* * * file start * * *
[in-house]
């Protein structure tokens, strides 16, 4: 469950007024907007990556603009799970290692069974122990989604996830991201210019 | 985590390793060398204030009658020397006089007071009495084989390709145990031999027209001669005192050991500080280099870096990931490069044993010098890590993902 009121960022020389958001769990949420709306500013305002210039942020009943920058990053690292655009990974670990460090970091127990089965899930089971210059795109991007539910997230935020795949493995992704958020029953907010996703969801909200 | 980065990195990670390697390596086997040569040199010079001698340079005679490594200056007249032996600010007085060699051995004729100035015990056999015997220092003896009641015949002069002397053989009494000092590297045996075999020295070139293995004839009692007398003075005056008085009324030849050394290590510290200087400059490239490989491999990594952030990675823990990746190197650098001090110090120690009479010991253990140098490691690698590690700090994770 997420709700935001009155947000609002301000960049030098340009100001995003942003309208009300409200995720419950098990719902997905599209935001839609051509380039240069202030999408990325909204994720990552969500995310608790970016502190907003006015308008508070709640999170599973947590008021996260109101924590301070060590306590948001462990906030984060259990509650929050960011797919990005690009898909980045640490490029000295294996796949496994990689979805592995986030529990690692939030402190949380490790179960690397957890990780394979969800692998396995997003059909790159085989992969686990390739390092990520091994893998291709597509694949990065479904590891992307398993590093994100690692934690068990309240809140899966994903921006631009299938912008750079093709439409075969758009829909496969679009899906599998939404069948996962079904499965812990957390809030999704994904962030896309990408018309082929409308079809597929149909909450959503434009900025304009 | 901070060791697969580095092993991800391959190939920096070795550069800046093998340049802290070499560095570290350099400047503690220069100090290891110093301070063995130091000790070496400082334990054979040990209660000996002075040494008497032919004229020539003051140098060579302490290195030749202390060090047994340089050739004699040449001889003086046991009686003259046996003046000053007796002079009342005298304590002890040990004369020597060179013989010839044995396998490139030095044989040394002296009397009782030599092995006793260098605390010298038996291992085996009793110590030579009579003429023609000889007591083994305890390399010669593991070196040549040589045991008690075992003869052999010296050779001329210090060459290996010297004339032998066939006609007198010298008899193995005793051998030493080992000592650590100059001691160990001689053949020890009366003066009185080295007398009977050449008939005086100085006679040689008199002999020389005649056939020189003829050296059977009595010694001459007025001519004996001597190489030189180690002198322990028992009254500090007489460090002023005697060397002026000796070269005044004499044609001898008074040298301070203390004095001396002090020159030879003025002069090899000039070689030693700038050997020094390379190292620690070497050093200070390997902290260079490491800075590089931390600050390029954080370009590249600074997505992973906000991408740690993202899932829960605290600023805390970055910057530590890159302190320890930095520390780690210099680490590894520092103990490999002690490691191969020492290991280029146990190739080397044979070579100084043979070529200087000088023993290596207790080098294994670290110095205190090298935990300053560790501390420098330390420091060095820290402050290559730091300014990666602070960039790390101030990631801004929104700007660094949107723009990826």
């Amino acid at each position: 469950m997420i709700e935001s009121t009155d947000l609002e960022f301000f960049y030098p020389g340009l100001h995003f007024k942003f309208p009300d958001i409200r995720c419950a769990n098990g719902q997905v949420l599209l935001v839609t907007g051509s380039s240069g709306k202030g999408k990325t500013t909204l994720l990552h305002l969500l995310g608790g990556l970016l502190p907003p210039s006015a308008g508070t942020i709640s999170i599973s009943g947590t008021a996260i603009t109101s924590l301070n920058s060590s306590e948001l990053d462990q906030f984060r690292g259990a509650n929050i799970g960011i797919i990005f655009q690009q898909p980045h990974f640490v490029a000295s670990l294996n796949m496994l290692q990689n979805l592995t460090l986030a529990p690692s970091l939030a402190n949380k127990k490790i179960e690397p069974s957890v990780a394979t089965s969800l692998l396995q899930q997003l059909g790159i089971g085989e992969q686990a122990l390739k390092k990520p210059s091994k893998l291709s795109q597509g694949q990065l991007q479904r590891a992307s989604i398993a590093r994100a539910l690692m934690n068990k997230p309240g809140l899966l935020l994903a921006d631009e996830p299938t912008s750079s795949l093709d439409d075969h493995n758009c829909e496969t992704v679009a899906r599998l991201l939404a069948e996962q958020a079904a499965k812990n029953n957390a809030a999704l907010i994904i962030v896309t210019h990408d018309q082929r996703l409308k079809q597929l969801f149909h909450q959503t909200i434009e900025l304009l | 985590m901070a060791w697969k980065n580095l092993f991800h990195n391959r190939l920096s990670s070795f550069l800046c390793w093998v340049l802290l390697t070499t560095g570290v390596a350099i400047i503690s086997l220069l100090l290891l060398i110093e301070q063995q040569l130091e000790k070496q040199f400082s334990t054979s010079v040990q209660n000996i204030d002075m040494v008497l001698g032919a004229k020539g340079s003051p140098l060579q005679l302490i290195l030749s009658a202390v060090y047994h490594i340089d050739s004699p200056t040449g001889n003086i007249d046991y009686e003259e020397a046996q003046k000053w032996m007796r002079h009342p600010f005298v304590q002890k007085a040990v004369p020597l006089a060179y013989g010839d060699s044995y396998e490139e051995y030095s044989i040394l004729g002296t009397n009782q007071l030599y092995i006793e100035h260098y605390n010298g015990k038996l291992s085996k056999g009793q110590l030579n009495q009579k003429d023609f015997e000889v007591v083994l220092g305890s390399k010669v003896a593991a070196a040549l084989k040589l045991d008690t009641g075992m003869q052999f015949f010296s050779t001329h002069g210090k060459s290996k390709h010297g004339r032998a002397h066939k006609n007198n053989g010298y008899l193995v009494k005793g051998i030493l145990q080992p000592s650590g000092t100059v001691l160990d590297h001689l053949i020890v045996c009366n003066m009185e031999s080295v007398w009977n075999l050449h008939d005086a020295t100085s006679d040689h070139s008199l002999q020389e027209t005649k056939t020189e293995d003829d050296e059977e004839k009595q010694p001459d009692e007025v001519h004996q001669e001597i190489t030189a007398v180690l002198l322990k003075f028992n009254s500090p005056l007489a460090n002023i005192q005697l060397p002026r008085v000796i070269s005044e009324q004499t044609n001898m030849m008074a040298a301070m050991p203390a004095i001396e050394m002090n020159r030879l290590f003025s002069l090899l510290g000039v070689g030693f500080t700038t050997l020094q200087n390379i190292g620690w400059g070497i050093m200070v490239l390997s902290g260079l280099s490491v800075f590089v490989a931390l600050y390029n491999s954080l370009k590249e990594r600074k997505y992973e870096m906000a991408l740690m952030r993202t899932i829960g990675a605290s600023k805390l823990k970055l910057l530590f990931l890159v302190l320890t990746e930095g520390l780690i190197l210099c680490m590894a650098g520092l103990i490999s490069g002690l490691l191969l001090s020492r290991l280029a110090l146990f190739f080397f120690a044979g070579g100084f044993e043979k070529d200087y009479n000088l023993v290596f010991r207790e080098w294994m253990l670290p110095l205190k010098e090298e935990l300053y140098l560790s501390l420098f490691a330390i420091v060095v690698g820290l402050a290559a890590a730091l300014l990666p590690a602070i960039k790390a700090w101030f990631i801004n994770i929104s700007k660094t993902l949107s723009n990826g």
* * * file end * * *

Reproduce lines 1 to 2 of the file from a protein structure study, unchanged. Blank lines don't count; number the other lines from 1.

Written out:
[in-house]
């Protein structure tokens, strides 16, 4: 469950007024907007990556603009799970290692069974122990989604996830991201210019 | 985590390793060398204030009658020397006089007071009495084989390709145990031999027209001669005192050991500080280099870096990931490069044993010098890590993902 009121960022020389958001769990949420709306500013305002210039942020009943920058990053690292655009990974670990460090970091127990089965899930089971210059795109991007539910997230935020795949493995992704958020029953907010996703969801909200 | 980065990195990670390697390596086997040569040199010079001698340079005679490594200056007249032996600010007085060699051995004729100035015990056999015997220092003896009641015949002069002397053989009494000092590297045996075999020295070139293995004839009692007398003075005056008085009324030849050394290590510290200087400059490239490989491999990594952030990675823990990746190197650098001090110090120690009479010991253990140098490691690698590690700090994770 997420709700935001009155947000609002301000960049030098340009100001995003942003309208009300409200995720419950098990719902997905599209935001839609051509380039240069202030999408990325909204994720990552969500995310608790970016502190907003006015308008508070709640999170599973947590008021996260109101924590301070060590306590948001462990906030984060259990509650929050960011797919990005690009898909980045640490490029000295294996796949496994990689979805592995986030529990690692939030402190949380490790179960690397957890990780394979969800692998396995997003059909790159085989992969686990390739390092990520091994893998291709597509694949990065479904590891992307398993590093994100690692934690068990309240809140899966994903921006631009299938912008750079093709439409075969758009829909496969679009899906599998939404069948996962079904499965812990957390809030999704994904962030896309990408018309082929409308079809597929149909909450959503434009900025304009 | 901070060791697969580095092993991800391959190939920096070795550069800046093998340049802290070499560095570290350099400047503690220069100090290891110093301070063995130091000790070496400082334990054979040990209660000996002075040494008497032919004229020539003051140098060579302490290195030749202390060090047994340089050739004699040449001889003086046991009686003259046996003046000053007796002079009342005298304590002890040990004369020597060179013989010839044995396998490139030095044989040394002296009397009782030599092995006793260098605390010298038996291992085996009793110590030579009579003429023609000889007591083994305890390399010669593991070196040549040589045991008690075992003869052999010296050779001329210090060459290996010297004339032998066939006609007198010298008899193995005793051998030493080992000592650590100059001691160990001689053949020890009366003066009185080295007398009977050449008939005086100085006679040689008199002999020389005649056939020189003829050296059977009595010694001459007025001519004996001597190489030189180690002198322990028992009254500090007489460090002023005697060397002026000796070269005044004499044609001898008074040298301070203390004095001396002090020159030879003025002069090899000039070689030693700038050997020094390379190292620690070497050093200070390997902290260079490491800075590089931390600050390029954080370009590249600074997505992973906000991408740690993202899932829960605290600023805390970055910057530590890159302190320890930095520390780690210099680490590894520092103990490999002690490691191969020492290991280029146990190739080397044979070579100084043979070529200087000088023993290596207790080098294994670290110095205190090298935990300053560790501390420098330390420091060095820290402050290559730091300014990666602070960039790390101030990631801004929104700007660094949107723009990826």